Will you also contact your counterparts in other devolved assemblies and parliaments like Scotland and Wales?  Northern Ireland is a bit difficult at the moment, granted, but there are interested political parties there that I am sure would share the common cause of moving this issue on further.  We cannot risk drift and at the moment there is too much concentration and rightly so.  They need to be able to twin-track.  However, this is so important in terms of security for London, for this nation and for Europe.  It is in our interests but we cannot rely on that.  It does not work that way.  We need to move forward.


Sadiq Khan (Mayor of London):  Can I, Deputy Chairman, respond to that powerful question?  As a consequence of the House of Lords EU Committee report and the representations made by Assembly Member Duvall, I will give some thought to how we can accelerate the reassurance that we need, working with the Police and Crime Commissioners and the devolved administrations to get this reassurance.


I will just say this by way of reassurance to Londoners.  In the meantime, of course, all these things are still in play.  The concern that Assembly Member Duvall is alluding to is what happens if, for example, there is no transitional deal in March 2019.  Question: do we fall off the cliff-edge when it comes to security matters as well?  I have been quite clear that security must not be used as a bargaining chip.  There was some confusion in the media about what members of the Government were saying in relation to this.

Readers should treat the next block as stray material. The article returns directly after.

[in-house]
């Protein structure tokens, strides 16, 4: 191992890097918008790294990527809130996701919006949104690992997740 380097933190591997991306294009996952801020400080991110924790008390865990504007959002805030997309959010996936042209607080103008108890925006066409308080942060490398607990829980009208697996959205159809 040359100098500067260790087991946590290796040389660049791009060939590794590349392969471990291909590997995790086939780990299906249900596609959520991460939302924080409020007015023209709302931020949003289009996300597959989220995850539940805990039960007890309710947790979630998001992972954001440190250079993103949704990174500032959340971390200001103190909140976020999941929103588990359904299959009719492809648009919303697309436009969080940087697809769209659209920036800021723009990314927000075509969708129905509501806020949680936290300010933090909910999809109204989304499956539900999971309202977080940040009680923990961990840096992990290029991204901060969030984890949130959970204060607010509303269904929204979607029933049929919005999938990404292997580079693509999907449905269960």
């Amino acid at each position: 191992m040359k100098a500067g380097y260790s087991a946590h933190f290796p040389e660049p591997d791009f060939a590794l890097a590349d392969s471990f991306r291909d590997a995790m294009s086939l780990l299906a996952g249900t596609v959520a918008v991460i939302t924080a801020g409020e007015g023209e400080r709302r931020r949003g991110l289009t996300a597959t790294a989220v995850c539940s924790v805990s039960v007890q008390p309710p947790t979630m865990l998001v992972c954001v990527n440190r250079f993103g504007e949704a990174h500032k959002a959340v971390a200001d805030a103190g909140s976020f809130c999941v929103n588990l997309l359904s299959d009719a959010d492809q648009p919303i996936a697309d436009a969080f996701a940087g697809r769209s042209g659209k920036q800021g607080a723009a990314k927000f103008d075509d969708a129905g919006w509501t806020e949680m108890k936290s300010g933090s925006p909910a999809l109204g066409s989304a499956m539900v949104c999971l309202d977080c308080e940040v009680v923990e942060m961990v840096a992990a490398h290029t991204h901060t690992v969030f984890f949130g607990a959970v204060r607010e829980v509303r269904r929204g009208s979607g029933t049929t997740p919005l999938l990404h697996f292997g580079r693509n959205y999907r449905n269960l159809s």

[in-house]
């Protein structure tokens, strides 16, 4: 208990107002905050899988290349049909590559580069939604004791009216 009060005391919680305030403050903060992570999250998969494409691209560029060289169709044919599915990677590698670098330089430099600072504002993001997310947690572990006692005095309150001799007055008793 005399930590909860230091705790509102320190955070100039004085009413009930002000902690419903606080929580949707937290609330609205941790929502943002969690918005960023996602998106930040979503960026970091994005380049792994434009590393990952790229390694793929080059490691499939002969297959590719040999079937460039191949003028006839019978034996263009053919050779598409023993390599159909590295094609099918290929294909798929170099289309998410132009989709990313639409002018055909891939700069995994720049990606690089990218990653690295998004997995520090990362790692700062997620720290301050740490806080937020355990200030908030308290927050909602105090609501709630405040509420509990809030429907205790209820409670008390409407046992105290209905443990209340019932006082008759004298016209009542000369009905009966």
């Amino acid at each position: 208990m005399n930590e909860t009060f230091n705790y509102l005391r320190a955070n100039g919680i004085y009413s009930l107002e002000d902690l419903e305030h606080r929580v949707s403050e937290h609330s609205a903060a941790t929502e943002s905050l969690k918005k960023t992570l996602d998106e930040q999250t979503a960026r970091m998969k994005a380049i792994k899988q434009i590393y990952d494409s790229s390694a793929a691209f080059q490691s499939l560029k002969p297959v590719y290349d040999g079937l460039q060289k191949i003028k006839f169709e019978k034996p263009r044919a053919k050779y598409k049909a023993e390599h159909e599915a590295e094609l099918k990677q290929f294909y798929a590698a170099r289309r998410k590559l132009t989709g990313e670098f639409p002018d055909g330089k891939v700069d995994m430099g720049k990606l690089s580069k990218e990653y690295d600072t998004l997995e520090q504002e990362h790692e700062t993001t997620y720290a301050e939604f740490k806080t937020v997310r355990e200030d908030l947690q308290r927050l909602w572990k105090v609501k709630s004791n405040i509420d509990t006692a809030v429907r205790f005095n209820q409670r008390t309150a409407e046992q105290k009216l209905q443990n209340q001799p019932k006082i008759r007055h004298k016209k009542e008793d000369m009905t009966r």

The evidence given by our police officers to that Committee should worry us if there is no deal done in relation to security.  Some of the questions in relation to Europol passenger name records and access to criminal records are the sorts of gaps that could lead to the safety of Londoners being jeopardised.  Let me work on how I can accelerate the reassurance that we all need to make sure that the cross-borders work that takes place, which has led to people being brought back to London to face justice, for example, terrorists, which has led to dangerous people not being allowed to come here, which has led to good working together to investigate crime carries on after we leave the EU.  I will do that and I will then write back to Assembly Member Duvall to let him know what action I have taken, because he can then pass on the action we have taken as a consequence.


Len Duvall AM:  Thank you.